I love my city, unconditionally. When we see people not like ourselves, we can be reminded of how lucky, or unlucky, or ordinary, or special we really are. That is the joy of any large community. There are people like us, and there are others.

17-6-2006 (archived)

Rather wonderfully, the BBC keep a list of how offensive each possibly-offensive word is. Even better, badscience has showed it to us. People are insane.

19-6-2006 (archived)

Hard Candy” is an unusual, genre-twisting horror film in which you are likely to empathise at least as much with the torturer as the tortured. In a couple of extraordinary performances, Kohlver's grooming underaged-girl enthusiast and Stark's flattered, uncertain fourteen-year-old turn out not to be playing the roles you thought they were, and the results are unsettling - not as a slasher movie, for this is not one such, but through suspense and anticipation. Stark manages to play Hayley both as a real human and as an incarnation of all the girls who've suffered and want revenge, and that is an achievement indeed.

One comment: through almost all of the film, particularly as it builds, there is absolutely no background music, and it was far more effective for it. There was no sound but the conversation of the principals, and I mean none - the cinema was silent. It added a great deal to the tension the film created. Others should follow.

It tells you something about us as a species, I'm not sure what, that the one time that silence really broke, when everybody (male and female both) groaned in empathy and union, was when something was suggested (not done) that would have caused neither hurt nor damage (the key word is “bounce”, for those of you watching later). I shared this reaction, and I'm not sure why.

22-6-2006 (archived)

Not being particularly familiar with the original version, we were in the right position to enjoy “The Omen”, a faithful (apparently) and surprisingly good remake. The plot is more familiar to me through Pratchett and Gaiman's Good Omens than anywhere else, but it's nicely executed, rolls along nicely, seems shorter than it is, and has a couple of truly lovely Final Destination coups de grace. Nothing special, but a fine example of its type.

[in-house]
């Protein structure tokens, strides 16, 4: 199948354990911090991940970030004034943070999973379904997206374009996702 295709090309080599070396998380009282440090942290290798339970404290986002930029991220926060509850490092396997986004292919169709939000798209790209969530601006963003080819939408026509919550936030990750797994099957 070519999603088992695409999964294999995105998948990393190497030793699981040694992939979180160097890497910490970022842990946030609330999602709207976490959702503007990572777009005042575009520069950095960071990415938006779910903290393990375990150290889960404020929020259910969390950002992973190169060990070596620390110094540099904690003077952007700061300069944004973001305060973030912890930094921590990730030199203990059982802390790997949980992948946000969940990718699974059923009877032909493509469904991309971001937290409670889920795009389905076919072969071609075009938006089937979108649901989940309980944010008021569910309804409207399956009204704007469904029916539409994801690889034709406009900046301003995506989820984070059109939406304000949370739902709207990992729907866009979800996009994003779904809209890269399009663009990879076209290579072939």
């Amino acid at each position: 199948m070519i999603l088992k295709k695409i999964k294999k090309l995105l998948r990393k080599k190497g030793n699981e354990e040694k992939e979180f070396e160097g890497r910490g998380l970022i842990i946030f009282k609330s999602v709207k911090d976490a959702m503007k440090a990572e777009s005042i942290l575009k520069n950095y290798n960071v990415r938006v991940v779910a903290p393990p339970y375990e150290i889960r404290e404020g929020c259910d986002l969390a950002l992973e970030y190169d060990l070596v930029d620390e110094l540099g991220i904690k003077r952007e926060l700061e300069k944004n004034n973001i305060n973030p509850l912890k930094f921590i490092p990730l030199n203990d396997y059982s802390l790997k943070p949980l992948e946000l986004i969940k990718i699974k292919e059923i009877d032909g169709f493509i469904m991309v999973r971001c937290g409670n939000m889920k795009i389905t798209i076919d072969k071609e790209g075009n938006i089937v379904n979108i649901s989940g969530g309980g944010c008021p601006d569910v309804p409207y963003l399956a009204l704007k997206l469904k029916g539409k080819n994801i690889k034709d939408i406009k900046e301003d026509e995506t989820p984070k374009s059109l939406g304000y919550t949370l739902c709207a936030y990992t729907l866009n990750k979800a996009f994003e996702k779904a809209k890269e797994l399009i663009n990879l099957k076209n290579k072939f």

24-6-2006 (archived)

Now, I'm a bad person, dietarily, and I was raised in the West Midlands, which (after Scotland) may be the area most likely to inappropriately batter and deep-fry otherwise acceptable foodstuffs, and indeed unacceptable ones. I have eaten battered sausages; I have eaten battered burgers (essentially a cow fritter); I have seen people eat deep-fried pies and pizzas and mars bars. I have heard tell of a place in Scotland that wraps a sausage in kebab meat, batters and fries it. But even wronger, I think, is this. Even in Scotland, they wouldn't eat that.

26-6-2006 (archived)

Many of the reviews of “Thank You For Smoking” have represented it as some sort of defence of the tobacco industry, thus reinforcing my opinion on reviewers in general; this is not a position it is possible to take if you have seen the film and paid attention to it. Neither, really, is it a condemnation of Big Tobacco; in fact, if the film has a message (other than “a good lobbyist can sell anything”) it's that all sides of professional lobbying - whether from industry or politics (if indeed there's even a difference) or media - are thoroughly unpleasant. I'm not sure that it does have a message, though; it's just a very funny, stylish, black comedy with a real humanity to the relationships at its centre. Plus it has Sam Elliot as an aging long-haired charismatic cowboy, a role he's been perfect for (and unchanged from) since Roadhouse 17 years ago. Majestic.